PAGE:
The reservoir is smack in the middle of a desert. It is rugged country, with Creosote bushes, all kinds of prickly cactus, Agave plants, and every thorny twig known to exist. I got stabbed more than once trying to get close up photos.

Using the maps, we went to an area that has several nature trails. Tere was skeptical about all the walking, but she kept up admirably, even in her skimpy sandals. By the end of our visit, I think she was ready to tackle the Appalachian Trail. 

The locals know this small pond formed by the dam as the "Blue Hole." When Wanda lived in Del Rio during her 7th grade, it was a swimming hang out where kids would jump off the bridge.

Near the Blue Hole swimming area is the San Felipe Park. This is the spring-fed San Felipe River which flows right through town and was instrumental in Del Rio's origin. Being spring-fed means that it runs all year long. In fact, the river roars out of the ground only 8 miles from Del Rio. The city has developed a long river walk along its banks. It is clear and runs fast, attracting kids to frolic in several choice spots. The town's main park sports two of these swimming spots: 1) The Blue Hole. At the park, the river splits off into several branches forming islands that the city included in the park. One branch is dammed to form a small but deep clear swimming hole. A footbridge across the pond provides a prime jumping platform. 2) Further down the river, where the river branches reunite, is a section of fast running water called The Pig Pen. Tere explained the name, but I didn't catch it, and I forgot to ask her again. I do know that it didn't have anything to do with pigs in the river.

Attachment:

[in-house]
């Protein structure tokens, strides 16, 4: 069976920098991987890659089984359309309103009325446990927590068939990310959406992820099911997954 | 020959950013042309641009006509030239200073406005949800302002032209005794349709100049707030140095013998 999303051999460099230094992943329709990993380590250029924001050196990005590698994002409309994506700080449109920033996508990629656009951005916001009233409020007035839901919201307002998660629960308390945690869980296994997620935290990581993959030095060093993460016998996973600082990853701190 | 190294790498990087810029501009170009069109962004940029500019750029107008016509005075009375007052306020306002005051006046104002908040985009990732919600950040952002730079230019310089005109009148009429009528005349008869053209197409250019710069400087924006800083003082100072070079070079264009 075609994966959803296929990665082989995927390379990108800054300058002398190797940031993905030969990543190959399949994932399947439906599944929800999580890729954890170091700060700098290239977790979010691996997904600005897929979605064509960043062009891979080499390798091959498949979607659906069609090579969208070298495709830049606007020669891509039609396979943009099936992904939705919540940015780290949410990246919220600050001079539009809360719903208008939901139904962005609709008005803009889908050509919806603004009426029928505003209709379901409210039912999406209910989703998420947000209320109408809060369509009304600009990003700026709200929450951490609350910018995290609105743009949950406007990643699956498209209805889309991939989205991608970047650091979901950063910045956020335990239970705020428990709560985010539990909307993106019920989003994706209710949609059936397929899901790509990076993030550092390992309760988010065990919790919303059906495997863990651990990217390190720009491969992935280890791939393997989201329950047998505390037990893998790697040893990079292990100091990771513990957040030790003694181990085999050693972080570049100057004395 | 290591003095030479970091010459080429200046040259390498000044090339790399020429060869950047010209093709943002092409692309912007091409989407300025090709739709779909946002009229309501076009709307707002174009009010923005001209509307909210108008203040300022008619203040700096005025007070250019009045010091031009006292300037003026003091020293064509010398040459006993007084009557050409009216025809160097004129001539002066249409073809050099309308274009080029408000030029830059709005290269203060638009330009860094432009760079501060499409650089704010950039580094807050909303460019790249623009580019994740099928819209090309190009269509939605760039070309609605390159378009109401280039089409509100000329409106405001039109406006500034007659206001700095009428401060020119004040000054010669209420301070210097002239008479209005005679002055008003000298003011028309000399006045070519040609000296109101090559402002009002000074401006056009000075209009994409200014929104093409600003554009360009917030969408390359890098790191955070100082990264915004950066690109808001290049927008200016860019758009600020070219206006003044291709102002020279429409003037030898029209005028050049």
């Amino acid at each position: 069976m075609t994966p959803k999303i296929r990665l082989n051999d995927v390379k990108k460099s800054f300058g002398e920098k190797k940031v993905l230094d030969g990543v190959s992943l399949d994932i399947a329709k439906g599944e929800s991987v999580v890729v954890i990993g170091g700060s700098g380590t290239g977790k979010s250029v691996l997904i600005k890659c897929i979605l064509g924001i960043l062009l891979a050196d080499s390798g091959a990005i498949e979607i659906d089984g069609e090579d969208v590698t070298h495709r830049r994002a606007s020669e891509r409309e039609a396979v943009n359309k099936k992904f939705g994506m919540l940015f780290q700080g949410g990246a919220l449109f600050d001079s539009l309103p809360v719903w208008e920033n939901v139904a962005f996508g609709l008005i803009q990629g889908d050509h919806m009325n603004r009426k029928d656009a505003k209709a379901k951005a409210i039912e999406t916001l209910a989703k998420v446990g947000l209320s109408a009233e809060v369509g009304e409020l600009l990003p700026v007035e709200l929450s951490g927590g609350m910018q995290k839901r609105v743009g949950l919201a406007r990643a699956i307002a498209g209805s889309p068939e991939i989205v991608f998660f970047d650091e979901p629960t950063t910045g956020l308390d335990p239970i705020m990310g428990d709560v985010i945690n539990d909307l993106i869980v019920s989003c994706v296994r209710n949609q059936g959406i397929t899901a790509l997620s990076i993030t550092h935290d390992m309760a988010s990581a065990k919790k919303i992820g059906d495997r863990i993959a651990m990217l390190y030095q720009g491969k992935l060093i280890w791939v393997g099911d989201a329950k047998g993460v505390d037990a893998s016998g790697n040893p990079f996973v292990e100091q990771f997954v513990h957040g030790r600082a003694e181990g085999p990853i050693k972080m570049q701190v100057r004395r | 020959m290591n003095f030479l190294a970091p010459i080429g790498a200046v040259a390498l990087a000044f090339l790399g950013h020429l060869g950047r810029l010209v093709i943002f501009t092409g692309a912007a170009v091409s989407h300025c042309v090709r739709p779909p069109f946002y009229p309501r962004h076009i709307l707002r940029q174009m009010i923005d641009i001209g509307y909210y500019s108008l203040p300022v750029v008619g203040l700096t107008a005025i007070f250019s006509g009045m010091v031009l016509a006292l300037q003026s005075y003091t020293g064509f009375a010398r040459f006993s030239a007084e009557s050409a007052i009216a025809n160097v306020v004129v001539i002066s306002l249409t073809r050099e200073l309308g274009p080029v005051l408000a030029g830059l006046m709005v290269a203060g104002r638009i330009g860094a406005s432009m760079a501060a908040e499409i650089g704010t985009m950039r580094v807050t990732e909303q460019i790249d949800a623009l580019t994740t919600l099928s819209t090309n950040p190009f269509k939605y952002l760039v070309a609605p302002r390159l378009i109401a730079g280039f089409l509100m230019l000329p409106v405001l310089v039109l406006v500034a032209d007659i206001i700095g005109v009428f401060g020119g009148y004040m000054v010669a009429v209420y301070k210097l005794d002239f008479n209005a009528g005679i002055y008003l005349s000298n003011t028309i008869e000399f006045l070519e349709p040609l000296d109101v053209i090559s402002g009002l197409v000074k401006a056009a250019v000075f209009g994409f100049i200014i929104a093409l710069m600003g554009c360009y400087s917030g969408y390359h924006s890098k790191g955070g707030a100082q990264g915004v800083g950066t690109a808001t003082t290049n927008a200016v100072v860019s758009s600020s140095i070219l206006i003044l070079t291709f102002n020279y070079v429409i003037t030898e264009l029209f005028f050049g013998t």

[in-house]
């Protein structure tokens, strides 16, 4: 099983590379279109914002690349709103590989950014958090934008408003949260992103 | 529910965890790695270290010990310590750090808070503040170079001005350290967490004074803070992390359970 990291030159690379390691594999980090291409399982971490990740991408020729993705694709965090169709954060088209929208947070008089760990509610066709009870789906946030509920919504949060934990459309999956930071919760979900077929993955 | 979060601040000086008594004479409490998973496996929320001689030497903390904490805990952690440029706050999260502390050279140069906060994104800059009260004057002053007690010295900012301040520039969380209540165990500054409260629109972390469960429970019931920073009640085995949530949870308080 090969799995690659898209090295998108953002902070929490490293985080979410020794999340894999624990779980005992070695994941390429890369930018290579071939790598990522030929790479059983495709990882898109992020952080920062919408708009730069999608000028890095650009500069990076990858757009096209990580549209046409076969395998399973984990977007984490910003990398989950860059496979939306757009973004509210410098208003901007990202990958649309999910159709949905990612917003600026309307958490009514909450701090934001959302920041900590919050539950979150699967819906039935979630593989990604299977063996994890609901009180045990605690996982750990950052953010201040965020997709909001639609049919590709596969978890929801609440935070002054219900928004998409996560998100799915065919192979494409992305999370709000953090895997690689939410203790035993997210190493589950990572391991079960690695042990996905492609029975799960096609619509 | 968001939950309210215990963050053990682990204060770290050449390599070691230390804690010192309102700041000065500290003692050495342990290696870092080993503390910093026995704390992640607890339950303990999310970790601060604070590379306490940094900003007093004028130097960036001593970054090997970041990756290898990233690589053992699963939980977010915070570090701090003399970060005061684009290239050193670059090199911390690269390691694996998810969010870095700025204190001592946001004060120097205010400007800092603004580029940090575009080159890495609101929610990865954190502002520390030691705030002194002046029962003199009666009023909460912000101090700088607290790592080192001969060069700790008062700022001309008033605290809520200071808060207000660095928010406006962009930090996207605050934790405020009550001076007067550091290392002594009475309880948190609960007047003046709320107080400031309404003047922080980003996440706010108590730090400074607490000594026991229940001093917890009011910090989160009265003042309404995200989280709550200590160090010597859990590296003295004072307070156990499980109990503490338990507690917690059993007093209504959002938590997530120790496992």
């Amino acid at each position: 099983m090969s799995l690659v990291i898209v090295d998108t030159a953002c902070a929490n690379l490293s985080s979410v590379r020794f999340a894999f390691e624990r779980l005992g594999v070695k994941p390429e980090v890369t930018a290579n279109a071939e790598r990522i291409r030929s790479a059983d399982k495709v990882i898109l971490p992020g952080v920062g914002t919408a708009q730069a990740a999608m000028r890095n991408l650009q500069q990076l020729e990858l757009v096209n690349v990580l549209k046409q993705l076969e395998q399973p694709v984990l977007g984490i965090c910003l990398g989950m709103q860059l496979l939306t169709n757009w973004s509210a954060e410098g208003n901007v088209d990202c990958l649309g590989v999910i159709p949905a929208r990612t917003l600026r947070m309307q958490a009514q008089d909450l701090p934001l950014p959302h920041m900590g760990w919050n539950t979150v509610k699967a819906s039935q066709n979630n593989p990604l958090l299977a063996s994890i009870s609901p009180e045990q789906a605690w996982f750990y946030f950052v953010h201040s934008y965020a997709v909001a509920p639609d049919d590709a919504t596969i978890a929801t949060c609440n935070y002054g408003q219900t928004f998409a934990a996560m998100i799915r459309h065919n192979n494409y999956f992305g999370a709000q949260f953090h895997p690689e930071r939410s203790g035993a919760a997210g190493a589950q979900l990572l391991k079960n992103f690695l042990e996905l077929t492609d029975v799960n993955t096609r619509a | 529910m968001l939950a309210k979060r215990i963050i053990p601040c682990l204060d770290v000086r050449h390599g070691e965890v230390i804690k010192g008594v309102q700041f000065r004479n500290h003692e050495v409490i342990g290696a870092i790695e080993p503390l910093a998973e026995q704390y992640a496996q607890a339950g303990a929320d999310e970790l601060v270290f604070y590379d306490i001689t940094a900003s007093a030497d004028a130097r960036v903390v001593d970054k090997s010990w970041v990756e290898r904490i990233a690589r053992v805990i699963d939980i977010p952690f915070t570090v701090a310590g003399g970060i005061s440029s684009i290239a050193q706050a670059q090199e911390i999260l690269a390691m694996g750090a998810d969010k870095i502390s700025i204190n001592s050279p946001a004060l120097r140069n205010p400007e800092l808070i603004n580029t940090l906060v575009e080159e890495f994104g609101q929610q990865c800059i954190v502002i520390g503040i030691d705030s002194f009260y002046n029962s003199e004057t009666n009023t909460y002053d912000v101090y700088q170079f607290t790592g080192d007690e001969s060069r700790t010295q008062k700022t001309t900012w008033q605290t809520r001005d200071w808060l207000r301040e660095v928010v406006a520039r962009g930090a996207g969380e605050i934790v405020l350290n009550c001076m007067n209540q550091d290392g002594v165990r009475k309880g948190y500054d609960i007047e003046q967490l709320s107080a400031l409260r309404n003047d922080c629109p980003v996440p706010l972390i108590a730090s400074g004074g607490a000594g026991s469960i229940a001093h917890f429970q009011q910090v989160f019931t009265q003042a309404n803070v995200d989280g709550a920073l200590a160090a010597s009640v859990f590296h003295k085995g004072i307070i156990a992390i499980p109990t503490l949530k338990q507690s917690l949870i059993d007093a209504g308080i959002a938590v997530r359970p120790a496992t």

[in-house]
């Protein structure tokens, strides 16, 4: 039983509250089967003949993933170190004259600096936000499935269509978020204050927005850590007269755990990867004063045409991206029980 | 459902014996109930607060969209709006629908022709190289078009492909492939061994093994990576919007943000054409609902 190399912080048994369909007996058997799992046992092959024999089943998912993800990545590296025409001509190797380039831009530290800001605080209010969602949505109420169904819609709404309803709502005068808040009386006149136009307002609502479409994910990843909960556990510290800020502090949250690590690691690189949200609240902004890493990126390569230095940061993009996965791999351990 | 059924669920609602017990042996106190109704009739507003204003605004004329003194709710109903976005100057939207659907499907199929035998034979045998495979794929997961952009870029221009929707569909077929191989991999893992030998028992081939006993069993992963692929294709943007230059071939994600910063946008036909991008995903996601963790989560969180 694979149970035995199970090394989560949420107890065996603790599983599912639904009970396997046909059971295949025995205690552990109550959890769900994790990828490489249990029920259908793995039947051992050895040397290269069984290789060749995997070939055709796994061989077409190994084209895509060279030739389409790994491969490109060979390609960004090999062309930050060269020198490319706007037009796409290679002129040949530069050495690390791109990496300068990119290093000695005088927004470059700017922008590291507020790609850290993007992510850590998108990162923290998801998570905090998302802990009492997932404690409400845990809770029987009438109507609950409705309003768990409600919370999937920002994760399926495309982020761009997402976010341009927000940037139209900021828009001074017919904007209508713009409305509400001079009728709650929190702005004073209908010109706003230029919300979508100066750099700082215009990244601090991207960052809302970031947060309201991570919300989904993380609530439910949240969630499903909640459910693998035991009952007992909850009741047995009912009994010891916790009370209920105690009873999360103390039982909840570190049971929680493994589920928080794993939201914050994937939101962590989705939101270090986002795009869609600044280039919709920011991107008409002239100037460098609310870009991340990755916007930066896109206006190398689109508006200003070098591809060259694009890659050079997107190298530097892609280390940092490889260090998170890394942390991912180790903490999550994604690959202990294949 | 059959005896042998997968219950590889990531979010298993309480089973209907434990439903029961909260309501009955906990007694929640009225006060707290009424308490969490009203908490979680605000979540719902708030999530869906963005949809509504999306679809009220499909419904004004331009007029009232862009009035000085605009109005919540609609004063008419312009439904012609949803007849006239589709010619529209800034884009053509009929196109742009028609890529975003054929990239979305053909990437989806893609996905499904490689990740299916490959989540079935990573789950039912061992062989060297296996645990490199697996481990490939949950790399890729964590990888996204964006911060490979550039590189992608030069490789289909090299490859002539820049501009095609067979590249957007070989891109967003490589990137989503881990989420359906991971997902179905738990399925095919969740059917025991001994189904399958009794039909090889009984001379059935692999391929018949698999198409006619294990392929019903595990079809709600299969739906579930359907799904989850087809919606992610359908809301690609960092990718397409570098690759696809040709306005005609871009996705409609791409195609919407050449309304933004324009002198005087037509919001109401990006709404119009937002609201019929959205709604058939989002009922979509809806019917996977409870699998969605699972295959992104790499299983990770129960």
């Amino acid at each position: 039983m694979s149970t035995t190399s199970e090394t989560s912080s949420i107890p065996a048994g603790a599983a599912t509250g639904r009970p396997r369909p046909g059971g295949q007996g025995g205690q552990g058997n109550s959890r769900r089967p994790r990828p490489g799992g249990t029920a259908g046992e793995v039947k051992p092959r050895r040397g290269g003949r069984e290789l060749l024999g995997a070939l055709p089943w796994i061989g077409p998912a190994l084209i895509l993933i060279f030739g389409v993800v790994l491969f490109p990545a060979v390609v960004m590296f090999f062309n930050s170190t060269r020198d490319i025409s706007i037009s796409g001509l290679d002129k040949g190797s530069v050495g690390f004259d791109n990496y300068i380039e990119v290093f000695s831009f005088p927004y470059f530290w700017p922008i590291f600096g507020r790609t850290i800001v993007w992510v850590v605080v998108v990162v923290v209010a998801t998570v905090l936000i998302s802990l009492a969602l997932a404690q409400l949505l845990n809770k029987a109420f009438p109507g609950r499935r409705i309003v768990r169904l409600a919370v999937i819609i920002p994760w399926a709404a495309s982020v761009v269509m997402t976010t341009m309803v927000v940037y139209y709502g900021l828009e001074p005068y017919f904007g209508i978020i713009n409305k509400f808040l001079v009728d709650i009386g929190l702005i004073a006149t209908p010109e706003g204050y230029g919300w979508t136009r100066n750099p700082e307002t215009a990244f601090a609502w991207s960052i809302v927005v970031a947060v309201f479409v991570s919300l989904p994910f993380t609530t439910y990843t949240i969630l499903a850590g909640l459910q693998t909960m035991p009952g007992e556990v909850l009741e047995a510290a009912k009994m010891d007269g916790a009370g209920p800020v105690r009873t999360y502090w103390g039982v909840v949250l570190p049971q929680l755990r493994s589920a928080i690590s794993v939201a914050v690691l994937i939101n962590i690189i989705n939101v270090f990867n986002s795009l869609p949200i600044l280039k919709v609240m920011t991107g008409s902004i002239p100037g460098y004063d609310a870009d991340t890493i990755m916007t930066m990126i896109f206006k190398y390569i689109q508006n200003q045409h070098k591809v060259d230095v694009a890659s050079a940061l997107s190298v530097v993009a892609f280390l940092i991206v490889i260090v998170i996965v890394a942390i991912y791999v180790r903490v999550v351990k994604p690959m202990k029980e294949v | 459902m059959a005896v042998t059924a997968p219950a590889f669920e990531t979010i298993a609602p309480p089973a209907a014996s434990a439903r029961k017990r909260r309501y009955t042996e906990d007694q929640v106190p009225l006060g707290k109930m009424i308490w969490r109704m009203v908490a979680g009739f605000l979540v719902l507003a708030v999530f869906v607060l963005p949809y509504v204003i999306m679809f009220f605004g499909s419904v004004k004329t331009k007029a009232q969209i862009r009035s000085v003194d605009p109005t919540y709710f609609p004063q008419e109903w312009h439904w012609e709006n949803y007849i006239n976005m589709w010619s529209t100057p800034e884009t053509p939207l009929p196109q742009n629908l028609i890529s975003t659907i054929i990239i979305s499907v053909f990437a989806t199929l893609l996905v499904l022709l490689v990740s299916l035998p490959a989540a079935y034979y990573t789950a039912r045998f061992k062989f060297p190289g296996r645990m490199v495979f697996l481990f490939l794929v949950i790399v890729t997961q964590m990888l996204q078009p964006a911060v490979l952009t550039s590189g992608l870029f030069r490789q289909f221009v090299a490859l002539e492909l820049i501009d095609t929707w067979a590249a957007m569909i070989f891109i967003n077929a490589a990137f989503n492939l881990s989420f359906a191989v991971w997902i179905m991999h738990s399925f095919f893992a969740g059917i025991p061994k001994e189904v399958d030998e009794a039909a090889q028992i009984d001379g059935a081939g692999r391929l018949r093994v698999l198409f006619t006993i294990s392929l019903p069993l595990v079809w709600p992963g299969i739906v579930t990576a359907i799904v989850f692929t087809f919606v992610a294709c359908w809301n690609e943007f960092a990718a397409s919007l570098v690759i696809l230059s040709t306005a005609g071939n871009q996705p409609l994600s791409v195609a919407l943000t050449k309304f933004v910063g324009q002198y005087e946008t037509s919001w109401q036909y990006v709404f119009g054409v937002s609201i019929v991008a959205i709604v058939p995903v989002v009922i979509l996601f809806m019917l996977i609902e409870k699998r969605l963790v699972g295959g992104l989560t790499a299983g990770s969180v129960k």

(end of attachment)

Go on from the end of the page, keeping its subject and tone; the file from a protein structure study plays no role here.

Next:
As tranquil as this scene is, the river is prone to flash flooding every 50 years. In the 1930s, the river badly flooded the town.  In 1998, this picturesque little river took 17 inches of rain and deposited it in 400 homes and businesses in Del Rio, causing 11 deaths and millions of dollars in property damage. FEMA ended up buying and tearing down many homes along the river, but a surprisingly large number of folks remained. I guess they figured that they'd get another good 50 years before it happened again. 

 

The 1998 flood was a monumental event in the city's history. It is talked about and referred to over and over. There are plaques with narratives, museum displays, family stories, and signs showing the properties bought out by FEMA after the flood.  

VAL VERDE WINERY. We checked out the Val Verde Winery. Started in 1883, it boasts being the oldest continuously operating winery in the entire state of Texas. With all that experience, we expected great things from their grapes. They had what looked like four acres of grape vines.  After taste testing, we bought a bottle of delicious Rose wine. All their wines were excellent. They grow about 1/4 of their grapes, mostly for their near brandy "Port" wines. 

ACEQUIAS. We noticed a network of small canals or channels running along many streets. At each street intersection, were steel blades that slid up and down to either block water when down or let it through when up. Tere explained that these used to be farm irrigation channels fed by the San Felipe River in the old days. However, even after city blocks replaced the farm fields, the system remains operational.